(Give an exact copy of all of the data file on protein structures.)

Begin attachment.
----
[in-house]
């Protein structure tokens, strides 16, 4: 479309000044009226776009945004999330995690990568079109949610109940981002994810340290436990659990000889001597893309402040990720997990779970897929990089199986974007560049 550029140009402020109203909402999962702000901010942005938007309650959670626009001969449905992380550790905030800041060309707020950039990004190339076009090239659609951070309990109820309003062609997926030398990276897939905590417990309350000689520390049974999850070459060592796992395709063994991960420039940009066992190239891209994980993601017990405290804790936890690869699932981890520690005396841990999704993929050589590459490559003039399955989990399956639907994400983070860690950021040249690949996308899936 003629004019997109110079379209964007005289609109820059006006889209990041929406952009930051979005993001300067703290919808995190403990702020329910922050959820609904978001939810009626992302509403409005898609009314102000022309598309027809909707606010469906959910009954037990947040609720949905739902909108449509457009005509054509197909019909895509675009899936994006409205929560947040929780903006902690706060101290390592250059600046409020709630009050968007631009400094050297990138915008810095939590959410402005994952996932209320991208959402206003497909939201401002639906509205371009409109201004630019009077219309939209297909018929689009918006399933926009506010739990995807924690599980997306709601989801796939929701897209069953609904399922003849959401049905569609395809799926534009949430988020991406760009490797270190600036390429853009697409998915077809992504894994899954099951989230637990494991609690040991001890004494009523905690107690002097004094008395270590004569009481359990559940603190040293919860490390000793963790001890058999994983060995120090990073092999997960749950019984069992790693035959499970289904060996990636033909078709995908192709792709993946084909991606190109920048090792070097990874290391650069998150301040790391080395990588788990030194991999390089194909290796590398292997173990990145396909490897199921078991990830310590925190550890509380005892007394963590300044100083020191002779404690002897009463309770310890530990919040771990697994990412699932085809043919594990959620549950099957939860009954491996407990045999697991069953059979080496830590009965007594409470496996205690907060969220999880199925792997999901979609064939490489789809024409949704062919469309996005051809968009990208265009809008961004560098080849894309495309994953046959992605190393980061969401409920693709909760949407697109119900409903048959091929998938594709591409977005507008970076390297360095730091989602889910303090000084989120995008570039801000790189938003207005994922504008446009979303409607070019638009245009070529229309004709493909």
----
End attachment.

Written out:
[in-house]
């Protein structure tokens, strides 16, 4: 479309000044009226776009945004999330995690990568079109949610109940981002994810340290436990659990000889001597893309402040990720997990779970897929990089199986974007560049 550029140009402020109203909402999962702000901010942005938007309650959670626009001969449905992380550790905030800041060309707020950039990004190339076009090239659609951070309990109820309003062609997926030398990276897939905590417990309350000689520390049974999850070459060592796992395709063994991960420039940009066992190239891209994980993601017990405290804790936890690869699932981890520690005396841990999704993929050589590459490559003039399955989990399956639907994400983070860690950021040249690949996308899936 003629004019997109110079379209964007005289609109820059006006889209990041929406952009930051979005993001300067703290919808995190403990702020329910922050959820609904978001939810009626992302509403409005898609009314102000022309598309027809909707606010469906959910009954037990947040609720949905739902909108449509457009005509054509197909019909895509675009899936994006409205929560947040929780903006902690706060101290390592250059600046409020709630009050968007631009400094050297990138915008810095939590959410402005994952996932209320991208959402206003497909939201401002639906509205371009409109201004630019009077219309939209297909018929689009918006399933926009506010739990995807924690599980997306709601989801796939929701897209069953609904399922003849959401049905569609395809799926534009949430988020991406760009490797270190600036390429853009697409998915077809992504894994899954099951989230637990494991609690040991001890004494009523905690107690002097004094008395270590004569009481359990559940603190040293919860490390000793963790001890058999994983060995120090990073092999997960749950019984069992790693035959499970289904060996990636033909078709995908192709792709993946084909991606190109920048090792070097990874290391650069998150301040790391080395990588788990030194991999390089194909290796590398292997173990990145396909490897199921078991990830310590925190550890509380005892007394963590300044100083020191002779404690002897009463309770310890530990919040771990697994990412699932085809043919594990959620549950099957939860009954491996407990045999697991069953059979080496830590009965007594409470496996205690907060969220999880199925792997999901979609064939490489789809024409949704062919469309996005051809968009990208265009809008961004560098080849894309495309994953046959992605190393980061969401409920693709909760949407697109119900409903048959091929998938594709591409977005507008970076390297360095730091989602889910303090000084989120995008570039801000790189938003207005994922504008446009979303409607070019638009245009070529229309004709493909």